Orbital inflammatory disease
The spectrum of orbital inflammatory disease ranges broadly from specific disease diagnoses to nonspecific inflammation. Orbital inflammatory disease may be secondary to an underlying systemic inflammatory disease or may represent localized pathologic processes without systemic involvement.
Specific orbital inflammatory disease
Systemic inflammatory diseases associations of orbital inflammation include sarcoidosis, Wegener’s granulomatosis, Crohn’s disease, systemic lupus erythematosis, Churg–Strauss, Erdheim–Chester, histiocytosis X, etc.
The sclerosing variant of orbital inflammation is uncommon, but produces serious morbidity with a severe, chronic, progressive syndrome often characterized by proptosis, mild external inflammatory signs, restricted motility, diplopia, and dull, chronic pain. Diagnosis is typically made by orbital biopsy in which there is evidence for scarring and fibrosis. Sclerosing orbital inflammation shares some features with and may be related to systemic fibrosclerotic diseases involving the retroperitoneum.
IgG4-related disease (IgG4-RD) is a relatively recently recognized fibroinflammatory condition of unknown etiology characterized by elevated serum IgG4, but nearly 50% of biopsy proven and clinically active systemic IgG4-RD may have normal serum IgG4 levels.
Idiopathic orbital inflammatory disease
Idiopathic orbital inflammatory disease, also known as nonspecific orbital inflammation, or orbital pseudotumour (term which is best to be avoided) is, by definition, a diagnosis of exclusion and neoplastic, infectious, and systemic inflammatory or immunologic causes must be excluded.
Any orbital tissue can be involved and presentation varies from acute to chronic. Idiopathic orbital inflammatory disease can be localized or diffuse.
When localized, inflammation can affect the extraocular muscles (orbital myositis), the lacrimal gland (dacryoadenitis), the optic nerve sheath (perineuritis), the sclera, episclera, Tenon's capsule, and uvea. It may also affect the orbital apex or present as a focal mass. When diffuse, idiopathic orbital inflammatory disease may diffusely involve the orbital fatty tissues.
Symptoms of idiopathic orbital inflammatory disease
Clinical symptoms consist of abrupt pain, swelling, erythema, proptosis, and restriction of eye movements. The clinical course varies, and spontaneous regression may occur in a few patients.
In severe cases, mass effects can cause secondary optic nerve atrophy, disc edema, and complete visual loss.
Evaluation of the patient with suspected idiopathic orbital inflammatory disease
Evaluation of the patient with suspected idiopathic orbital inflammatory disease must include a careful history, physical examination, directed laboratory, and radiologic studies, frequently involving high-resolution computed tomography (CT) or contrast-enhanced magnetic resonance imaging (MRI), and may require tissue biopsy for diagnostic studies.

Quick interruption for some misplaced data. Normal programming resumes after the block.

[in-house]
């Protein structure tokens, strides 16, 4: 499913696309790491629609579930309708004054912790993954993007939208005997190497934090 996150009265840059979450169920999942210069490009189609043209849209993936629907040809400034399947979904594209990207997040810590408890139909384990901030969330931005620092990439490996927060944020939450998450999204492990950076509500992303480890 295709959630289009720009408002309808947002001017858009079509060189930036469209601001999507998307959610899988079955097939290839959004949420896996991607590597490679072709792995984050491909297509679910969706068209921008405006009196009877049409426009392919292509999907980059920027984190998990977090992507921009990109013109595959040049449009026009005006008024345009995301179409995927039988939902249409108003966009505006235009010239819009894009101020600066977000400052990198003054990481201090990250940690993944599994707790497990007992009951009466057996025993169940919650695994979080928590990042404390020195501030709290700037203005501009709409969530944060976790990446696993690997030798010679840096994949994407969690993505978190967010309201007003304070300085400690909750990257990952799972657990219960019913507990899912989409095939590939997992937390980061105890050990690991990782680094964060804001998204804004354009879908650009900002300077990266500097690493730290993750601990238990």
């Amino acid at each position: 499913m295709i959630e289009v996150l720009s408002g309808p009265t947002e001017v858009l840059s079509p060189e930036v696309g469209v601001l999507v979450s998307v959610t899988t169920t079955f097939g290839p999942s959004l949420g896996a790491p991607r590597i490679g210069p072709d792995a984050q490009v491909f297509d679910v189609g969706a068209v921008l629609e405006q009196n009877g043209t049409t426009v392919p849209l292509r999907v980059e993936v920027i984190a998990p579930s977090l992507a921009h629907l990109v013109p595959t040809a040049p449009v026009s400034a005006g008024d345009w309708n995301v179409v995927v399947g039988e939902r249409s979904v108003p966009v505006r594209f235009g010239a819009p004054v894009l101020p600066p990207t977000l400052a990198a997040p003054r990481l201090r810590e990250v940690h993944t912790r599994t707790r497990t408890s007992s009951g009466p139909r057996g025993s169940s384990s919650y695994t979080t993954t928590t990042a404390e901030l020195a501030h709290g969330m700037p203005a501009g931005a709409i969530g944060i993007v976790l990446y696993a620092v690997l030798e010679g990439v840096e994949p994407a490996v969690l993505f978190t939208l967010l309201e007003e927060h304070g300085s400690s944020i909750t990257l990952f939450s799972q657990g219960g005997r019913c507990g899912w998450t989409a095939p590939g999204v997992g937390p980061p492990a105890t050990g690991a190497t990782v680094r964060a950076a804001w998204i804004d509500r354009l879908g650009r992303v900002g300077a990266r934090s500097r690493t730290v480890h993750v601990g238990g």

Differential diagnosis of idiopathic orbital inflammatory disease
There are many processes that can mimic idiopathic orbital inflammatory disease. The most common orbital processes that present with similar clinical pictures are thyroid eye disease and orbital cellulitis.
Management of idiopathic orbital inflammatory disease
High-dose corticosteroids, the adult daily dose typically in the range of 60–80 mg of prednisone, is the mainstay initial therapy for acute or subacute idiopathic orbital inflammatory disease.
Typically, response to corticosteroids is rapid with a dramatic improvement in all symptoms and findings, but steroid taper must be performed slowly over period of weeks to months in order to prevent exacerbation or recurrence of inflammation.
Long term steroid therapy is complicated by adverse events including mood or weight changes, hyperglycaemia, dyspepsia, or accelerated bone changes in patients who are at risk for osteoporosis.
Corticosteroids alter both the clinical course and histopathologic findings in idiopathic orbital inflammatory disease.
Therefore corticosteroids should be used only after a tissue diagnosis is established, with the following exceptions:
- Superior orbital fissure syndrome
- Classic orbital myositis
- Classic thyroid eye disease
- Sight-threatening orbital inflammatory disease awaiting urgent biopsy
Although corticosteroids are typically used in initial therapy, some chronic forms of idiopathic orbital inflammatory disease may be poorly responsive and require other therapeutic modalities including radiation therapy or immunomodulators such as Methotrexate, Cyclosporine-A, Azathioprine, Cyclophosphamide, Adalimumab, Infliximab, Rituximab, Tocilizumab etc.
Eyelid, Lacrimal & Orbital Diseases
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